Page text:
Frequently Asked Questions

Why should I have my chimney swept?

A clean chimney can help prevent fires and structural damage to your property. Regular cleaning of your chimney or flues will eliminate the build up of soot and clear obstructions such as bird or animal nests, leaves and debris. You will also reduce emissions into the atmosphere by assisting the complete combustion of the fuel.

 

How often should I have my chimney swept?

Frequency will depend on a number of factors which include the type of fuel used, appliance, duration of use, moisture content of wood fuel, and the type of chimney you have. Your Chimney Sweep will be able to advise on the sweeping frequency during the appointment. The sweeping frequencies below are for guidance purposes only:-

 

   • Smokeless fuel: at least once a year

   • Wood quarterly when in use

   • Bituminous coal Quarterly when in use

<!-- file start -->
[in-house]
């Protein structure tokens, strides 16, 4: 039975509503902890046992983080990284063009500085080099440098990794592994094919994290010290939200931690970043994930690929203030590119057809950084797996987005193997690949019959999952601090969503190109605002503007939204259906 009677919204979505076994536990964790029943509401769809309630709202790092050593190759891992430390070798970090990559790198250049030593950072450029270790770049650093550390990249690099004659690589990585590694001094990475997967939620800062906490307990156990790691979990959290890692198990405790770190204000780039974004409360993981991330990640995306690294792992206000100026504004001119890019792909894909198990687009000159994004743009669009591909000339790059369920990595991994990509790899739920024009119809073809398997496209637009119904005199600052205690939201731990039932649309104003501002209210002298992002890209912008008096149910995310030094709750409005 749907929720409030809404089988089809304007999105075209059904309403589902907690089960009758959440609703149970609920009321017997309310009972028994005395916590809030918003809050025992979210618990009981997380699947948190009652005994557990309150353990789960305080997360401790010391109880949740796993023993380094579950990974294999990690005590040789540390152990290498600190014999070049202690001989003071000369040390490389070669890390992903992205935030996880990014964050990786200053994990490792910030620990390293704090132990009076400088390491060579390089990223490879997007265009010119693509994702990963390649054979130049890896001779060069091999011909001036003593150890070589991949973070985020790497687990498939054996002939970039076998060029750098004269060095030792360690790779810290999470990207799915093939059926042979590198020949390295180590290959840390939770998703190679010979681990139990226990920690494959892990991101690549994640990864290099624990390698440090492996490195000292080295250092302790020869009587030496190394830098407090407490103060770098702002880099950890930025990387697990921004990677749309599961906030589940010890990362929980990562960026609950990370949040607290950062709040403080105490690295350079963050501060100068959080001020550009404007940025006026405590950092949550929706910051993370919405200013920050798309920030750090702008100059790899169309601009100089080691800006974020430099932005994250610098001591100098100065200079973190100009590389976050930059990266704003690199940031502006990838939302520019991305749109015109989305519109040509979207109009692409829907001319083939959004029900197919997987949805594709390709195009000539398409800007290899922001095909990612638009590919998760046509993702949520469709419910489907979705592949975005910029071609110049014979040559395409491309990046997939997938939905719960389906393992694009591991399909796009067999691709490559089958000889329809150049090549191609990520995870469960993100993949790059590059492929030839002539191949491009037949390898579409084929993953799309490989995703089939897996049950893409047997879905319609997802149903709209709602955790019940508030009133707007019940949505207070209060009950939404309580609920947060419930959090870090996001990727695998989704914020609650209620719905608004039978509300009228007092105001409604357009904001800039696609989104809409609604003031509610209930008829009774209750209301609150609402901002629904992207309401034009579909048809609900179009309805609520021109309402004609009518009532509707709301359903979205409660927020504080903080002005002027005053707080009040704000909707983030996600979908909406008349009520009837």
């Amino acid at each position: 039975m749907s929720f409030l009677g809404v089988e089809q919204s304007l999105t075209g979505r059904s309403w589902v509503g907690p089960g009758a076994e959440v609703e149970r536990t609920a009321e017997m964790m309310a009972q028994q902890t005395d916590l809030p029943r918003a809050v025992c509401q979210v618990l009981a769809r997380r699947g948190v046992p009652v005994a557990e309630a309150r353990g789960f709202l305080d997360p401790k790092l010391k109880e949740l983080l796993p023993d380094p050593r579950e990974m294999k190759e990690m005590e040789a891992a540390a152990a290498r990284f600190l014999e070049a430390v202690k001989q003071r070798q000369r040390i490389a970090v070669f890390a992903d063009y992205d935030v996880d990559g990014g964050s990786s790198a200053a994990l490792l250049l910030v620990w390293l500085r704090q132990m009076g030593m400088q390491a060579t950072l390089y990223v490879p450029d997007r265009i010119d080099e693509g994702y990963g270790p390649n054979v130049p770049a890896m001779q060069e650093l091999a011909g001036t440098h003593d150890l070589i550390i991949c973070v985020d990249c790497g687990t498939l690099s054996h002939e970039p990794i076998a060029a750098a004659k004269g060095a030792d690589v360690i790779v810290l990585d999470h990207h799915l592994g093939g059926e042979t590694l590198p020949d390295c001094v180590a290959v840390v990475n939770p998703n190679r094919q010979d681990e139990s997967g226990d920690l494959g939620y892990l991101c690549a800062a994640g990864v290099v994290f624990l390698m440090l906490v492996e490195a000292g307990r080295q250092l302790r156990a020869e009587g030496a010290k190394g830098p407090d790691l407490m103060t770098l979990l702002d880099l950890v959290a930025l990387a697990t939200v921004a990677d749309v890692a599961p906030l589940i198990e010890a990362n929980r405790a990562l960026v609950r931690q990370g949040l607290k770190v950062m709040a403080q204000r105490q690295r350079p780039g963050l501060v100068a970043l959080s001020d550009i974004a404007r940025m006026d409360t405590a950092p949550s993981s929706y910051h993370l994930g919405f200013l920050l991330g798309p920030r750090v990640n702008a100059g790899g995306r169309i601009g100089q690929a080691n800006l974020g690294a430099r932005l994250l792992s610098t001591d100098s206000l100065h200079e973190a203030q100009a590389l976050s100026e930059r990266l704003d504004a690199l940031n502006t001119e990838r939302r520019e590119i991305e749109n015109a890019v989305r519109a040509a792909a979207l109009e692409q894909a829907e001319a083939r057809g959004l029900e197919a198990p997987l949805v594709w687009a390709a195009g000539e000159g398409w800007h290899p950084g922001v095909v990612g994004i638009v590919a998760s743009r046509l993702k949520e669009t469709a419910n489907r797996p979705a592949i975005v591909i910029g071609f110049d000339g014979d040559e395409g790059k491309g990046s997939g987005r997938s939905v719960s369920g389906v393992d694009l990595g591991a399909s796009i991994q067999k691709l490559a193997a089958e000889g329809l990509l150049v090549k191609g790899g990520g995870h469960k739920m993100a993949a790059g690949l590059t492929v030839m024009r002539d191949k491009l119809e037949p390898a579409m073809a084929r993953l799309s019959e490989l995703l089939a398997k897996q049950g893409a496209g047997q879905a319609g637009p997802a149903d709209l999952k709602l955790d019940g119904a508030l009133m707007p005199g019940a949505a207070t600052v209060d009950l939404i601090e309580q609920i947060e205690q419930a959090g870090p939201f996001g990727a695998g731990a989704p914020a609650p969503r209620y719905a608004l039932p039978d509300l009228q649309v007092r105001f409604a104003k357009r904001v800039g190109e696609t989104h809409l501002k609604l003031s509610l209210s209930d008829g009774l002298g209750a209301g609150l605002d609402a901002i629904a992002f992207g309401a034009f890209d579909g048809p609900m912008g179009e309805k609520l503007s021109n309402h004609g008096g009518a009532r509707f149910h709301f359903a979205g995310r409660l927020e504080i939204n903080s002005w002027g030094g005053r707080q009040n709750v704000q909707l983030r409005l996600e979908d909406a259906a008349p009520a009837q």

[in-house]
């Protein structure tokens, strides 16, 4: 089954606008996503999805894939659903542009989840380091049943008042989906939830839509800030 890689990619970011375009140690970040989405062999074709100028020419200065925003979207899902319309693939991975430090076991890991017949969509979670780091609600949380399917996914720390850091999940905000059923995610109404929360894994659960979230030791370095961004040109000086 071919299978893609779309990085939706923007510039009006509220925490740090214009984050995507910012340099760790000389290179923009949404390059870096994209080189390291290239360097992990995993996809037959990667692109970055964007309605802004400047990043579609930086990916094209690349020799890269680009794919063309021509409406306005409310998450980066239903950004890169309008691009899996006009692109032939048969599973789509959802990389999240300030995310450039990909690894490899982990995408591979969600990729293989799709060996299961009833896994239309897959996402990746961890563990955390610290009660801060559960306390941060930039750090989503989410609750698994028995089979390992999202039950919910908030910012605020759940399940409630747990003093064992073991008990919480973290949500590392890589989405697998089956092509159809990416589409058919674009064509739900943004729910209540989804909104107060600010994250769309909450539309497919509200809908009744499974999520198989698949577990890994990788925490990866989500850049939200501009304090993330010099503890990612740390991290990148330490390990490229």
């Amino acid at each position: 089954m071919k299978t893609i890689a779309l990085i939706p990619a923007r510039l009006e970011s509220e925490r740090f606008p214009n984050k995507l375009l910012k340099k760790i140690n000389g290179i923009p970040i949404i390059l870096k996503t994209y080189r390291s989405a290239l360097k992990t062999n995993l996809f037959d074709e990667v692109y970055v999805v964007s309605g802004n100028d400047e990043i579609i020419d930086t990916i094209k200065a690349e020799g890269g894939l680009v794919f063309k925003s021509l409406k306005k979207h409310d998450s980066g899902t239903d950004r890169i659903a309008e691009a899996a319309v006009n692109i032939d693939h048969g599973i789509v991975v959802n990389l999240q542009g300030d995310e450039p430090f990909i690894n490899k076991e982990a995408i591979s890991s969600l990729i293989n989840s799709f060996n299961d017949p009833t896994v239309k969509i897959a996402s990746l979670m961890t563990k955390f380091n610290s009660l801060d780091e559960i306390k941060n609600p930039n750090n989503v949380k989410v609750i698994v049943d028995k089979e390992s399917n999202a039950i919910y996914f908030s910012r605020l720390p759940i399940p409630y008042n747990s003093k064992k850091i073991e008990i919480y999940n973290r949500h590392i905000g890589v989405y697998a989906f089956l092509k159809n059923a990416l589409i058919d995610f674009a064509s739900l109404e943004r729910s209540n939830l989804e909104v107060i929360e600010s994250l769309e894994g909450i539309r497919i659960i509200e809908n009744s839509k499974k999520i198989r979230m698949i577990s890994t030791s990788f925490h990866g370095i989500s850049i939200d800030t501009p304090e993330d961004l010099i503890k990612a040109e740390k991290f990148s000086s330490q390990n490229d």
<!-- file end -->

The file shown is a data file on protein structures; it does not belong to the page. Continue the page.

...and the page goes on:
• Oil: once a year

   • Gas: once a year

 

When should I have my chimney swept?

HETAS recommend the best times to have your chimney swept are just before the start of the heating season and after your stove has not been used over a prolonged period. If sweeping twice a year, the second time should be after the peak of the main heating season.

 

What can cause a chimney fire?

The most common cause of chimney fires are:

 

   • infrequent sweeping and cleaning

   • burning unseasoned wood

   • improper appliance sizing

   • overnight burning or smouldering wood for long periods in wood stoves

 

What is the best wood to use?

 

It is important that if you are burning wood that it is dry and well-seasoned, this means that it has 20% or less moisture content. A well-seasoned log will have drying out splits in the ends. You can also use a moisture gage, which are available from hardware stores, to tell you exactly how much moisture your wood contains. It is a good idea to buy your wood at the beginning of the summer and store it outside where it can be exposed to the wind and sun and protected from direct rainfall. Burning wet, newly-felled or coniferous wood can cause tar or creosote to form in the wood burner and chimney which can be hazardous.

 

 

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